Kathleen Cotter Clayton (23:48):

I had a family situation a number of years ago. We had a very devastating situation in our family. And during that time I was also working on another project and I could get away from the family situation by going into this project. We were actually working on a book, I was working on a, writing on a book, can't talk. I was writing a book. And that allowed me to go into that project, because I knew how to... I concentrate very well and I could concentrate on that. And so I could escape this other bad situation for hours because I had such good concentrating skills. I could go into my book and I could write it and work on it. And then when I would get done, whether it be an hour or four hours later, I'd come back and it's like, oh, that's right. The other situation's here.

Kathleen Cotter Clayton (24:38):

And it was interesting, at the time, I knew it was happening because I knew I wanted to work on the book, because I could concentrate and escape the other situation. But I realize now, looking back, it's been a number of years, I can look back and see that I don't know how I would've done if I would not have had that ability to concentrate, because that saved me, that allowed me the relief from the real situation that was happening that I could almost rebalance my brain to go, okay, all right, I can do this. And I'd come back to the family situation and then like I said, then I could get relief because of the concentration. So I know it was a little bit more information, but I think that's something important that we need to teach our kids so that they learn. I can't teach it, that we allow our children to experience and learn to teach themselves on how to concentrate.

Janna Koch (25:32):

Yeah. I think that in our day and age, with so much at our fingertips and available to us, there are so many times when even in my family, we have the TV on, but people are on their phones at the same time. And so I laugh and I say, my mom used to just want to restrict our TV time. Now I'm just happy if we cannot double screen and just look at one screen at a time. To me as a mom, I'm like, Oh good, we're just all watching TV as opposed to we're all watching TV and on our phones, and I'm just as guilty. I've certainly, and again, modeling is probably-.

Kathleen Cotter Clayton (26:11):

It's our culture.

Janna Koch (26:12):

... It's what we do. Even if I'm playing a game that helps my mind where as opposed to what I think my kids are doing is fluff or ridiculous, I guess that's probably just showing my age at that, but we pride ourselves in being able to, like you said, multitask, or get these things done. But really we probably are doing ourselves a disservice by not ever focusing all of our attention on one thing. And that may be why math has become even more of a challenge in this up and coming generation, because we have less time to concentrate on one thing and we are constantly asking our kids to be able to multitask. And a lot of subjects do need concentration. And so there's ways that we can foster that in our homeschool environment.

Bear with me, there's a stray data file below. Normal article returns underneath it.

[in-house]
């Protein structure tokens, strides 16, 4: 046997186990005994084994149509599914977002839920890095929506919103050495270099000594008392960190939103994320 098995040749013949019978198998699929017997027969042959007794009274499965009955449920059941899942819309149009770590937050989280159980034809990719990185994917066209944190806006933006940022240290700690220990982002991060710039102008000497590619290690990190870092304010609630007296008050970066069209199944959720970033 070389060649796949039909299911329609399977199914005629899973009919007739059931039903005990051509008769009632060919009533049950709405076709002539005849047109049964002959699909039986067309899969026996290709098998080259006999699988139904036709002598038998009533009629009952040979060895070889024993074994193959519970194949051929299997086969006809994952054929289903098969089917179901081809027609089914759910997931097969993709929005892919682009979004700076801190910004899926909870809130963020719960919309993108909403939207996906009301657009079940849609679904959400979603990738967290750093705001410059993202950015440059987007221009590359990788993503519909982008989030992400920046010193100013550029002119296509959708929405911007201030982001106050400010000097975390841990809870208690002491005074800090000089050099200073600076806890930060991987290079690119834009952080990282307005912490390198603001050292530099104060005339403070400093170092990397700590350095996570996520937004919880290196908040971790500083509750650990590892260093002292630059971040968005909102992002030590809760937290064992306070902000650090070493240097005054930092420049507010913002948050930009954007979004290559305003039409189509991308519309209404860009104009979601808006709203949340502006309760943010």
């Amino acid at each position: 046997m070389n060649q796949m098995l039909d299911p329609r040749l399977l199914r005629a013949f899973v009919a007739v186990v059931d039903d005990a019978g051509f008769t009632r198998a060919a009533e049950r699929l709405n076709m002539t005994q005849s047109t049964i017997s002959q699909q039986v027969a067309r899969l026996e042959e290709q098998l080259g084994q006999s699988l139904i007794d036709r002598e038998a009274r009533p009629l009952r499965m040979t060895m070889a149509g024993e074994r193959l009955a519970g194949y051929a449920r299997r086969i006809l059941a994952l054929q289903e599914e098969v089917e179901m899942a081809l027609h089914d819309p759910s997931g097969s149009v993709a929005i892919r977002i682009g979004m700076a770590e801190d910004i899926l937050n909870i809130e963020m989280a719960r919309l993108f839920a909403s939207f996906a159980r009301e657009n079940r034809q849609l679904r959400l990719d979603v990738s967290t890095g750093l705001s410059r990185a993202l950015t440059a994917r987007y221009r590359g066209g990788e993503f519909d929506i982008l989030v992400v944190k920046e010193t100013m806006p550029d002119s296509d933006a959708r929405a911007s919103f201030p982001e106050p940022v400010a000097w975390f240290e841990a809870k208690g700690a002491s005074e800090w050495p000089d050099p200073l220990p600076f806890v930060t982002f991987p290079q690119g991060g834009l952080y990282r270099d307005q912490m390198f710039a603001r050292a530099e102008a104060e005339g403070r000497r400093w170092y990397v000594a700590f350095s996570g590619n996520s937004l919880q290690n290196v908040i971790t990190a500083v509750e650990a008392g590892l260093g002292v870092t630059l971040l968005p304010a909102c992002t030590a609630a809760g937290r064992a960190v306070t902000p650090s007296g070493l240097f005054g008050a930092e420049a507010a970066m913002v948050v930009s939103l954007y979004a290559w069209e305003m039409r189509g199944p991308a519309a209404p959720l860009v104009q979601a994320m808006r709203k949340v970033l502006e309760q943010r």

Kathleen Cotter Clayton (27:07):

And that made me think of something that when you have just arithmetic, eight times four is 32, just because, I have that and I learn it or I know it, or maybe I might do eight times two is 16, times two, because I still want eight times four. Eight times two is 16 times two is 32. And I've got a way to figure it out. And if I have that instant, but I haven't learned how to concentrate and pull that out and work through it to have the ability to carry that forward. When I've got something like trying to figure out the area of a trapezoid, I may need eight times four, but I have to do more with it. I need to concentrate and pull that out and pay attention. So I'm going to start the process. Let's not use a trapezoid, that's a little bit harder. Let's use a triangle.

Kathleen Cotter Clayton (27:58):

So one half width times height. Okay. So I know what the area, I know I'm starting it, I know what my formula is, I have to go through and figure it out. Where's the width? Where's the height? Is one of the sides a height? You have to go through and figure this stuff out. So I'm going to take the task and do it. And then at the end of the task, a third part is to, look my notes here, to put it away properly. Well in this case, I would look at and say if say my area of my triangle is 9,833 square centimeters, I don't think that's right. So I'm going to look at it and say, is that a logical answer? No. The answer is 90 square centimeters, not 9,000.

Kathleen Cotter Clayton (28:45):

So I'm going to check my answer. So I'm going to do my three steps. I'm getting ready for it, I'm doing it, concentrating, working through it, and then to put it away properly, in this case I'm going to look and see is that a logical answer? And when I'm teaching we've got some online kids that we teach. I like to ask them, is that a logical answer? And it's funny, just the other day I mentioned about my quilting, I was doing something and I was trying to figure out how many strips I had to cut for something and I came up with an answer. I thought, that can't be right. There's no way that's right. So I had to go and figure it out a completely different way and I ended up drawing it and doing this and figuring it out and I don't know, still don't know what was wrong with my first calculation. It was really wrong. My second calculation was right, but I knew enough to look at it and go, yeah, I'm not cutting out 47 strips. I think I only needed 10. I had a way wrong answer.

Janna Koch (29:42):


Kathleen Cotter Clayton (29:42):